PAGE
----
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In the margins

Understanding the pitfalls of marginal tax rates

An individual’s marginal tax rate is the amount of tax they will pay on an extra £1 of income. For example, for a contractor earning £70,000 p.a – their marginal tax rate may be 40% because for every extra £1, it will cost them 40p in income tax. That rate increases further if you take into account the employees NIC they will have to pay as well.

Depending on an individual’s circumstances and the type of taxable income a person is in receipt of, certain income sources can distort marginal tax rates. Dividend income, for instance, produces a lower marginal tax rate than salary.

Those people who normally pay tax at the basic rate on their income will notice that their marginal rate essentially doubles if their income exceeds the higher rate threshold of £46,350 (£34,500 basic rate band + £11,850 personal allowance) in this current tax year. An employee’s aggregate marginal tax rate, which includes NIC, softens the impact of an increase from 32% to 42% as NIC falls from 12% to 2% at the same threshold of £46,350.

This threshold can be extended by making personal pension contributions and/or gift aid donations. Whilst both of these payment types are deemed to be paid net of basic rate tax, they qualify for higher rate tax relief and the way that is given by HMRC is to extend the basic rate band. A net pension contribution therefore of £4,000 (£5,000 – £1,000 basic rate tax relief) would increase the higher rate threshold to £51,350 (£46,350 + £5,000 gross pension premiums).

Personal allowance restriction

Where income exceeds £100,000 in a tax year, then the personal allowance is reduced by £1 for every £2 above this threshold until it disappears completely where income hits £123,700. This, in turn, increases the effective marginal rate to approximately 60%.

Example

Jason receives a salary of £100,000. He is then offered a bonus of £10,000 which will have the effect of Jason losing £5,000 of his personal allowance, thus exposing more of the bonus at 40%. Jason will therefore pay £6,000 additional tax (£10,000 + £5,000 x 40%) and additional NIC of £200 (£10,000 x 2%), leaving only £3,800 in his hand. This amounts to a hefty effective tax rate of 62%.

As dividends are taxed more favourably, had Jason been rewarded with a dividend of £10,000 rather than a bonus, then this would reduce the effective tax rate to 48.75% as follows:

£10,000 (assume dividend allowance of £2,000 already used up) + £5,000 (lost personal allowance) x 32.5% (higher rate for dividends) = £4,875 additional tax. Remember that dividends do not attract NIC.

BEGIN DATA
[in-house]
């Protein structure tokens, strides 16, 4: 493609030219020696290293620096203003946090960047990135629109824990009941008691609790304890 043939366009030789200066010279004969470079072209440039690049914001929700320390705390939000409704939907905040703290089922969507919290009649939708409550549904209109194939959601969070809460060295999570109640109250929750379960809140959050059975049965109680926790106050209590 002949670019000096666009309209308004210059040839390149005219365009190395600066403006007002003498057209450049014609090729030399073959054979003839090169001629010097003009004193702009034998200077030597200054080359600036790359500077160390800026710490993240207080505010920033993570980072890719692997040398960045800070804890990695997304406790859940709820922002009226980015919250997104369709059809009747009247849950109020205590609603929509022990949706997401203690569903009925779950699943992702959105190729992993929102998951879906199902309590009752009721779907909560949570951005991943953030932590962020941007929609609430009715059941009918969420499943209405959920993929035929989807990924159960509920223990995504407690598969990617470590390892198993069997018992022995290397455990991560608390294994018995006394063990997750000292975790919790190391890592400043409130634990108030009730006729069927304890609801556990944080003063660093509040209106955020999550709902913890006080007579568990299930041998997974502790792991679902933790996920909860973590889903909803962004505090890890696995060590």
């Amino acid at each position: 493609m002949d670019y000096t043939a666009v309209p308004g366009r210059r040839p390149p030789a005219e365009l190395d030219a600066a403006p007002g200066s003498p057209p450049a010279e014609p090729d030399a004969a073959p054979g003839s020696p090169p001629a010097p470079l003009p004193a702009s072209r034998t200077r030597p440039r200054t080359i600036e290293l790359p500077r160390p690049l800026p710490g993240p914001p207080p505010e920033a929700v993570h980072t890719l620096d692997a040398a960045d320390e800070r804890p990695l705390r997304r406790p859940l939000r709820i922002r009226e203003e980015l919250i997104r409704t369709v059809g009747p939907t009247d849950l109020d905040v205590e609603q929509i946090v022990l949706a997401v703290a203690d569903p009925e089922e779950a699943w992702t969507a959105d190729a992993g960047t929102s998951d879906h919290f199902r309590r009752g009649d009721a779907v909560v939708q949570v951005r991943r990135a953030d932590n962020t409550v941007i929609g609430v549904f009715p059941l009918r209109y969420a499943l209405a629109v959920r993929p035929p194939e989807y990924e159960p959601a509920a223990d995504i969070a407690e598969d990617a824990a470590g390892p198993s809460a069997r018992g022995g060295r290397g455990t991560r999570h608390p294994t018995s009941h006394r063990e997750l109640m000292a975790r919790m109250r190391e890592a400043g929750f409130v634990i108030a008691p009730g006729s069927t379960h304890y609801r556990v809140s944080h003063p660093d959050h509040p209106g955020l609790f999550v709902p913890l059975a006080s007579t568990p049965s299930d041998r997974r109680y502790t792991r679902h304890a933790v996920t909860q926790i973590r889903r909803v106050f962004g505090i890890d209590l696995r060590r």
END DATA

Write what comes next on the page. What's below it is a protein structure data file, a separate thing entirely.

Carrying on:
Savings allowance

Once a person moves into the higher rate tax band their savings allowance is halved from £1,000 to £500, and disappears completely when their income exceeds £150,000 and makes them an additional rate taxpayer.

Example

Hayley receives an annual salary of £45,350 and building society interest of £1,000. As she remains a basic rate taxpayer, then her savings allowance remains intact, leaving her interest tax-free. Her total tax and NIC liability for 2018/19 is £11,131.

However, had Hayley been in receipt of, say, a benefit-in-kind of £20 from her employer that tipped her gross income into the higher rate, then she would lose half her savings allowance.

Her tax and NIC liability then increases by £104 to £11,235, giving rise to an effective marginal rate of 520% on the benefit of £20! She is therefore in a much worse position than had she not been in receipt of the benefit.

Had the benefit-in-kind been, say, £500 rather than £20, then the marginal rate would have been reduced to 40%.

Marriage allowance

The marriage allowance allows an individual, who is married or in a civil partnership, to transfer £1,190 of their personal allowance to their spouse or civil partner provided:

  • the transferor is not liable to income tax or not liable above the basic rate for a tax year; and
  • the transferee is not a higher rate taxpayer.

This reduces their tax by up to £238 in the tax year.

The allowance is lost completely once either spouse’s income jumps into the higher rate band. So, just like the example of Hayley, a small increase in income can have a significant tax impact.

High income child benefit charge

An income tax charge applies to a person who is entitled to child benefit (or whose partner is entitled to child benefit) and whose adjusted net income exceeds £50,000 in a tax year. Where both partners have income exceeding the limit the charge applies to the partner with the higher income.

The charge is equal to 1% of the amount of child benefit for every £100 of net income above £50,000, and is on the full amount of child benefit where net income exceeds £60,000.

The marginal rate will therefore depend upon the amount of child benefit received.

Example

Joe and Sophie are both IT contractors and are married. They have three young children for which Joe receives £2,500 in child benefit in 2018/19. Despite Joe receiving the child benefit, a high-income charge is made by reference to Sophie’s income as she earns more than £50,000 p.a.

Sophie’s normal marginal rate of tax is 40% but with the child benefit charge this climbs to 65% (ignoring NIC).

Other factors

Where an individual’s adjusted income exceeds £150,000, this can significantly restrict tax relief for pension contributions and give rise to a considerable tax charge.

Student loan charges will increase in step with income, and tax credits and universal tax credit will also be affected.

It is important, therefore, not only to bear in mind the tax impact of the more material increases in income but also the small ones too which can have a sting in the tail.

By Andy Vessey

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  1. gladyslewis

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